We are certainly aware of the potential negative impact of using biofuels irresponsibly. Indeed, we want the whole industry to work together with initiatives such as the Roundtable on Sustainable Biofuels [http://rsb.epfl.ch/] to find more sustainable alternatives to fossil fuel. This is a journey, and we need to find the best long term route forward and we know that there are challenges ahead, particularly in terms of supply limitations: the current biofuels supply chain is in its infancy. But we – and the aviation industry as a whole - cannot stand still and do nothing.
We need flexibility to find the best solution. So yes, our current operations are being conducted with biofuels made out of used cooking oil, and we are comfortable with that. But Thomson Airways has partnered with a fuel supplier that is not feedstock or technology specific. The sustainability of alternative aviation fuels depends on many factors and has to be assessed on a case-by-case basis. To make the right decisions now and in the future, SkyNRG is advised by an independent Sustainability Board, consisting of the Dutch wing of the World Wide Fund for Nature (WWF-NL), Solidaridad, and the Copernicus Institute of the University of Utrecht.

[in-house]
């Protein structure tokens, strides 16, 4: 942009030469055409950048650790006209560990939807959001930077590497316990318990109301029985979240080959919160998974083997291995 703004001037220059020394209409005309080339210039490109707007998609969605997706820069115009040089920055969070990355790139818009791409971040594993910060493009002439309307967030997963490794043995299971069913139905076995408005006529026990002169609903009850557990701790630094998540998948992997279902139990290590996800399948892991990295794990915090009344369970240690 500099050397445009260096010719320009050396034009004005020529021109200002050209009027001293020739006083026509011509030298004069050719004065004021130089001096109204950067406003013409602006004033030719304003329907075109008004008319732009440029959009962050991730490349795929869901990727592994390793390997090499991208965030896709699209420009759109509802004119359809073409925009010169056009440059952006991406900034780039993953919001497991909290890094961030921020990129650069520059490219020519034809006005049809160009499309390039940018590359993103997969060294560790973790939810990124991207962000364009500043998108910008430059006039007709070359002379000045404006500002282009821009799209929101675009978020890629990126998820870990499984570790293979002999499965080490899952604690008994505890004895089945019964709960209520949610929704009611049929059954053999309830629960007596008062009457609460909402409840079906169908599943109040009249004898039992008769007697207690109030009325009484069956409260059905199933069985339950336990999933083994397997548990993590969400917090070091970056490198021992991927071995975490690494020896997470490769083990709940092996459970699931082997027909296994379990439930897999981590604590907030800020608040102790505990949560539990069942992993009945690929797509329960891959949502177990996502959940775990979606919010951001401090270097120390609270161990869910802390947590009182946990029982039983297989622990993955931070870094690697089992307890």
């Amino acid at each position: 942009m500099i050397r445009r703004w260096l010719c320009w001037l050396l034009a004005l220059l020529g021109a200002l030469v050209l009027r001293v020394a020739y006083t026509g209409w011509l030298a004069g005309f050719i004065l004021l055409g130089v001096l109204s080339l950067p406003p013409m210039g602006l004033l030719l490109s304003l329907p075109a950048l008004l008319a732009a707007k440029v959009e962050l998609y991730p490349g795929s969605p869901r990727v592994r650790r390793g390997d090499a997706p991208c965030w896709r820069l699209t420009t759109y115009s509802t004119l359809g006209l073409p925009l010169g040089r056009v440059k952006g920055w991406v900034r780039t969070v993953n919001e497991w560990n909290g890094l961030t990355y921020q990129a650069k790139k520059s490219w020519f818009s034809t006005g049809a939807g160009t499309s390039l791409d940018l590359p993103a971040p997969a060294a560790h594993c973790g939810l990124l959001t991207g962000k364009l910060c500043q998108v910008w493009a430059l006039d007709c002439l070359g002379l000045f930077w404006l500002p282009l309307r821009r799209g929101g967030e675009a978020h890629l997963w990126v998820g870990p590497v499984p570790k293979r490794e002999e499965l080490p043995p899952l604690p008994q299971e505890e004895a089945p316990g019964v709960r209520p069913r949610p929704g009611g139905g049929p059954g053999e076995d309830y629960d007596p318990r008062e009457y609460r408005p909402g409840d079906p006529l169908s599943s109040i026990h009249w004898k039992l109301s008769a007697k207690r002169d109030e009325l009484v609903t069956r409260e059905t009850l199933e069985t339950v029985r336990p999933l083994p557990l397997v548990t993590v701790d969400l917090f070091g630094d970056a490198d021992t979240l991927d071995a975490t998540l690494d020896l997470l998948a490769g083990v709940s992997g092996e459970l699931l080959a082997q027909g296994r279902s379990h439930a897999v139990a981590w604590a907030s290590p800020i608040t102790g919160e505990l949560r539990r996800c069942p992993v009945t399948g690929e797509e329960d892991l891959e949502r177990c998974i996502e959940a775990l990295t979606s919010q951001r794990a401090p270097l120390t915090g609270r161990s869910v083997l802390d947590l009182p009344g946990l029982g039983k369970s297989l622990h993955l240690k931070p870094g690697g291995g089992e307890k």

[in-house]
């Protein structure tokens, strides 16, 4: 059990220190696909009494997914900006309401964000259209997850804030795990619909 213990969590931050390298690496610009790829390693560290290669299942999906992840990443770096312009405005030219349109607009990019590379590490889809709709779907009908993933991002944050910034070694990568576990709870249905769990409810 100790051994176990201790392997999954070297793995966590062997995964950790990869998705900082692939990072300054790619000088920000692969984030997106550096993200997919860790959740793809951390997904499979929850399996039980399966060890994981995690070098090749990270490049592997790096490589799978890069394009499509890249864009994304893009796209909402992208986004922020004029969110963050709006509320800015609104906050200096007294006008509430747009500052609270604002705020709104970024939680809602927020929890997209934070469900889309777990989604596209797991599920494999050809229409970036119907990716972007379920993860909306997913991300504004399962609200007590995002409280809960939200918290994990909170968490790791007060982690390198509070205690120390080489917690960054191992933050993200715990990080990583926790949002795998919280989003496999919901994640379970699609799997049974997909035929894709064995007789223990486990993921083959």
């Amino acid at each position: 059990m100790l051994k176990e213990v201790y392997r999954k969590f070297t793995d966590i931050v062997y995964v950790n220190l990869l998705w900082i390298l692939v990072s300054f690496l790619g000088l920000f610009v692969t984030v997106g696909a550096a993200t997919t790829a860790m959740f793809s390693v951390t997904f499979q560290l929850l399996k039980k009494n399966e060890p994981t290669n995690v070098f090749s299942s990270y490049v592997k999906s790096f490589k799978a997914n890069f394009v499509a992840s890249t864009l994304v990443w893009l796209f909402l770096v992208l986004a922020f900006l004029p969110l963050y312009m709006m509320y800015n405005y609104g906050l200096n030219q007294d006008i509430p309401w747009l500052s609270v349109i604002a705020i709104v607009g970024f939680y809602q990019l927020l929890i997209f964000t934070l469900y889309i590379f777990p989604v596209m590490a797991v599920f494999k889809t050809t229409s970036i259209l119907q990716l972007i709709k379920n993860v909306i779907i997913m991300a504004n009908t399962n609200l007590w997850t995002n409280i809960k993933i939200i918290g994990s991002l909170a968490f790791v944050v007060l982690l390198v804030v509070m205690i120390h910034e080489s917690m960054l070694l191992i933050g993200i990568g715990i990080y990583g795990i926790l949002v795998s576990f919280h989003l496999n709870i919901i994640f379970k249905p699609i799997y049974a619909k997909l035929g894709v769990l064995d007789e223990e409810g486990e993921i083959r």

We also fully support the move for all modes of transport to move towards more sustainable energy sources. Whilst in a transition phase, at Thomson Airways we believe that sustainable liquid fuel should be prioritised for aviation because there is no near term alternative (such as electric or hydrogen for ground based vehicles).
This view is supported by the WWF Energy Report 2011: ‘Although the Ecofys scenario favours other renewable resources wherever possible, there are some applications where bioenergy is currently the only suitable replacement for fossil fuels. Aviation, shipping and long-haul trucking require liquid fuels with a high energy density; they cannot, with current technology and fuelling infrastructure, be electrified or powered by hydrogen.’   (page 40 of  link )
which then also says:   "Some industrial processes, such as steel manufacturing, require fuels not only for their energy content, but as feedstocks with specific material properties.By 2050, 60 per cent of industrial fuels and heat will come from biomass. 13 per cent of building heat will come from biomass and some biomass will still be needed in the electricity mix (about 13 per cent), for balancing purposes with other renewable energy technologies.")
In response to comments from the WWF-UK, we appreciate the need to clarify the statement regarding the Roundtable on Sustainable Biofuels (RSB). The RSB announced that their methodology can hold for used cooking oil, but that doesn't mean it is RSB certified. To be more precise: even though the RSB criteria exists, no used cooking oil has been RSB certified to date.
For more information on sustainable options for aviation biofuel, please read http://www.enviro.aero/Content/Upload/File/BeginnersGuide_Biofuels_WebRes.pdf